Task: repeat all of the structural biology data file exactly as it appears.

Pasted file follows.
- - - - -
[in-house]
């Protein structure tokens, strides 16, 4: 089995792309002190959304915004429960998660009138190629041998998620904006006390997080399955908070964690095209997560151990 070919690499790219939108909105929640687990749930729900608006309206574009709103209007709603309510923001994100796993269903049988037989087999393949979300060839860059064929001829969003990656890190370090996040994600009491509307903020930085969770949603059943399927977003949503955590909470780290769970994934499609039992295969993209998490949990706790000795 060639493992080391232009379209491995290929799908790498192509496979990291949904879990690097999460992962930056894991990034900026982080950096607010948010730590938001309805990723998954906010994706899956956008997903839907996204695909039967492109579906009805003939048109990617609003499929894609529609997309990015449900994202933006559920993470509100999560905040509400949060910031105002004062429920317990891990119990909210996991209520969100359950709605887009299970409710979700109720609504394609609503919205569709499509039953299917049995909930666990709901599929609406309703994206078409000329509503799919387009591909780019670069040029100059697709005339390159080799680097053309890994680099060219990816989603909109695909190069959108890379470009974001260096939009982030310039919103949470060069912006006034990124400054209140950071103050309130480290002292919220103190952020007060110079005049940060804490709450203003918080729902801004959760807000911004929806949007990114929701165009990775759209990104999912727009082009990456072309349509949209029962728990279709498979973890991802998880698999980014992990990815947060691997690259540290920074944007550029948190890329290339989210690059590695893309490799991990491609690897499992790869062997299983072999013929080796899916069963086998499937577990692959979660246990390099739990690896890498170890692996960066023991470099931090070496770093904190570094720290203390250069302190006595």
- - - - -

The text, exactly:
[in-house]
């Protein structure tokens, strides 16, 4: 089995792309002190959304915004429960998660009138190629041998998620904006006390997080399955908070964690095209997560151990 070919690499790219939108909105929640687990749930729900608006309206574009709103209007709603309510923001994100796993269903049988037989087999393949979300060839860059064929001829969003990656890190370090996040994600009491509307903020930085969770949603059943399927977003949503955590909470780290769970994934499609039992295969993209998490949990706790000795 060639493992080391232009379209491995290929799908790498192509496979990291949904879990690097999460992962930056894991990034900026982080950096607010948010730590938001309805990723998954906010994706899956956008997903839907996204695909039967492109579906009805003939048109990617609003499929894609529609997309990015449900994202933006559920993470509100999560905040509400949060910031105002004062429920317990891990119990909210996991209520969100359950709605887009299970409710979700109720609504394609609503919205569709499509039953299917049995909930666990709901599929609406309703994206078409000329509503799919387009591909780019670069040029100059697709005339390159080799680097053309890994680099060219990816989603909109695909190069959108890379470009974001260096939009982030310039919103949470060069912006006034990124400054209140950071103050309130480290002292919220103190952020007060110079005049940060804490709450203003918080729902801004959760807000911004929806949007990114929701165009990775759209990104999912727009082009990456072309349509949209029962728990279709498979973890991802998880698999980014992990990815947060691997690259540290920074944007550029948190890329290339989210690059590695893309490799991990491609690897499992790869062997299983072999013929080796899916069963086998499937577990692959979660246990390099739990690896890498170890692996960066023991470099931090070496770093904190570094720290203390250069302190006595």